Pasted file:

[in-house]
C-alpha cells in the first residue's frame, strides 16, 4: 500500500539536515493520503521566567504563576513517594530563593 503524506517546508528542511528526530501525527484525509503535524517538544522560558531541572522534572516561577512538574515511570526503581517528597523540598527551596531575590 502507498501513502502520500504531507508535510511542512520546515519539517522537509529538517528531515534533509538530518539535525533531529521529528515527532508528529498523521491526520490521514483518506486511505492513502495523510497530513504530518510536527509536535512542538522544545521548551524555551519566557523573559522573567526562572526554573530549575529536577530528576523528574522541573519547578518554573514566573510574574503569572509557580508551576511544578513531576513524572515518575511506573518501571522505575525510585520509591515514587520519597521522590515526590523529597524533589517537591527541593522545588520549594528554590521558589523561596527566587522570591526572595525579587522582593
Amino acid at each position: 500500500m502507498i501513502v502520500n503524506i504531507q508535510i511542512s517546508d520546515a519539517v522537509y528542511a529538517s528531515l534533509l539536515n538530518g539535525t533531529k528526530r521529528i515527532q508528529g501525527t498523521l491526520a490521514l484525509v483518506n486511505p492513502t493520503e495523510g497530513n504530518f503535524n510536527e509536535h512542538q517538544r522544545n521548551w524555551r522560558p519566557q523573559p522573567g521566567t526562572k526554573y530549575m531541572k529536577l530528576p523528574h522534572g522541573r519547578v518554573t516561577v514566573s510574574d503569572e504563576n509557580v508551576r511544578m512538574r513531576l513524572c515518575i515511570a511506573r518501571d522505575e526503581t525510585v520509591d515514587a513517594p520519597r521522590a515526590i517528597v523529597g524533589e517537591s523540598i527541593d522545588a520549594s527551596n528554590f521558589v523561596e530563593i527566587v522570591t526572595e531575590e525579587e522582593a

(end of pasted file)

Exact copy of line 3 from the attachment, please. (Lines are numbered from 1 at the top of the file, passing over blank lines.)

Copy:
Amino acid at each position: 500500500m502507498i501513502v502520500n503524506i504531507q508535510i511542512s517546508d520546515a519539517v522537509y528542511a529538517s528531515l534533509l539536515n538530518g539535525t533531529k528526530r521529528i515527532q508528529g501525527t498523521l491526520a490521514l484525509v483518506n486511505p492513502t493520503e495523510g497530513n504530518f503535524n510536527e509536535h512542538q517538544r522544545n521548551w524555551r522560558p519566557q523573559p522573567g521566567t526562572k526554573y530549575m531541572k529536577l530528576p523528574h522534572g522541573r519547578v518554573t516561577v514566573s510574574d503569572e504563576n509557580v508551576r511544578m512538574r513531576l513524572c515518575i515511570a511506573r518501571d522505575e526503581t525510585v520509591d515514587a513517594p520519597r521522590a515526590i517528597v523529597g524533589e517537591s523540598i527541593d522545588a520549594s527551596n528554590f521558589v523561596e530563593i527566587v522570591t526572595e531575590e525579587e522582593a